Tennessee residents likely understand the importance of the human brain. Without a properly functioning brain, people have a very hard time living a normal life. The brain is in control of every other organ, as it regulates body temperature and breathing, it also coordinates your ability to move, imagine and reason. With even mild damage, a brain injury can change a person's life.
A traumatic brain injury can occur in a number of situations. These include a car accident, a slip and fall, a truck accident or even playing football. No matter the cause of the accident, correctly treating a brain injury is essential for people as they try to prevent the loss of function or gain back full control over their body.
The course of treatment for a TBI will depend on the severity of the injury. While there is no magic cure or course of treatment, mild injuries will often heal with rest and time. Doctors may suggest that people avoid work or school as they heal and may prescribe over-the-counter medications to handle any pain. In these cases, people will often gradually return to normal life.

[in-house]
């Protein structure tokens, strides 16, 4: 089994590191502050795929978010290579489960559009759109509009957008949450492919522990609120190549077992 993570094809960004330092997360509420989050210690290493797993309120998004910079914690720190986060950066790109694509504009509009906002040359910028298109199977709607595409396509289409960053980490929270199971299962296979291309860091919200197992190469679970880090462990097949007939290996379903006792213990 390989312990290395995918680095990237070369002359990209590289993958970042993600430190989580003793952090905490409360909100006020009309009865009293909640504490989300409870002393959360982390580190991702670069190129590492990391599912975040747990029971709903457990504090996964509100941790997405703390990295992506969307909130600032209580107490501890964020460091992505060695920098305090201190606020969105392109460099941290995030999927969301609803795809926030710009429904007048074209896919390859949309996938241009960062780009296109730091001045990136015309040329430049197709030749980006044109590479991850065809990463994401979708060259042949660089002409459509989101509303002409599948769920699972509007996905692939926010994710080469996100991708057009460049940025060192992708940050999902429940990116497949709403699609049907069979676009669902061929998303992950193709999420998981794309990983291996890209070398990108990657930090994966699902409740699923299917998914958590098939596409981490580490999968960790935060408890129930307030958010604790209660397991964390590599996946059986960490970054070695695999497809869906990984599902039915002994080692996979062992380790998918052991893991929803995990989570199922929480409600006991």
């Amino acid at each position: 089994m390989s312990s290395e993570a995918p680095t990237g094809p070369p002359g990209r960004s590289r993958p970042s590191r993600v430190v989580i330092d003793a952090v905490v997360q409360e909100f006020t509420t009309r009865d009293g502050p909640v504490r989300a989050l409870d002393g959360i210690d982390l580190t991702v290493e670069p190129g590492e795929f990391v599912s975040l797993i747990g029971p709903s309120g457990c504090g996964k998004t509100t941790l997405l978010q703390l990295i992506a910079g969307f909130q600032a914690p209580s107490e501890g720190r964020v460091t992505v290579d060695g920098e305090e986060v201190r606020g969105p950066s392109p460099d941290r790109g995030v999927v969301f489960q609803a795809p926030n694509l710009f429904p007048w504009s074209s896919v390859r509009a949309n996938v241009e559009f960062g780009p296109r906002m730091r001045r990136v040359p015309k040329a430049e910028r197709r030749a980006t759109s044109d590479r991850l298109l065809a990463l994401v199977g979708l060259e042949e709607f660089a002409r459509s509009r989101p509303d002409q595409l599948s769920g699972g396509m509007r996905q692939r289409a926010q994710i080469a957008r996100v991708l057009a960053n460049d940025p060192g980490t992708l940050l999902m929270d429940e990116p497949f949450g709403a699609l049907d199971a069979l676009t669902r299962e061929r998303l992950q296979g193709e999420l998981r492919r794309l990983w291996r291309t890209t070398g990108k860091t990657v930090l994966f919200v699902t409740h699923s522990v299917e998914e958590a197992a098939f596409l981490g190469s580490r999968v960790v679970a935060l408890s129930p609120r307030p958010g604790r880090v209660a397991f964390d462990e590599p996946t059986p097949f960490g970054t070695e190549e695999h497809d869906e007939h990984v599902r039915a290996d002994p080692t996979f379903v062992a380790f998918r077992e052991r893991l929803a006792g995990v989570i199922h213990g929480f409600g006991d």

However, when a TBI is more severe, more invasive treatments are necessary. In these cases, emergency medical treatment is a must. Doctors will work to make sure that no further damage is done and that a person has adequate blood and oxygen supplies. In these situations, a variety of medical may be used to help additional damage to the brain. These could include medication to induce a coma, reduce the risk of swelling or prevent seizure. Surgery might also be necessary.
Extensive rehabilitation is also often required to treat the damage caused by a TBI. The type of rehabilitation will depend on the exact injury and could include relearning basic skills.
These treatments can be very expensive. When the TBI was caused by the negligence of another, that person could be responsible for the costs. This post cannot provide specific advice, but an attorney can help people understand their right to compensation.
Source: Mayo Clinic, "Traumatic brain injury: Treatments and drugs," accessed Nov. 30, 2014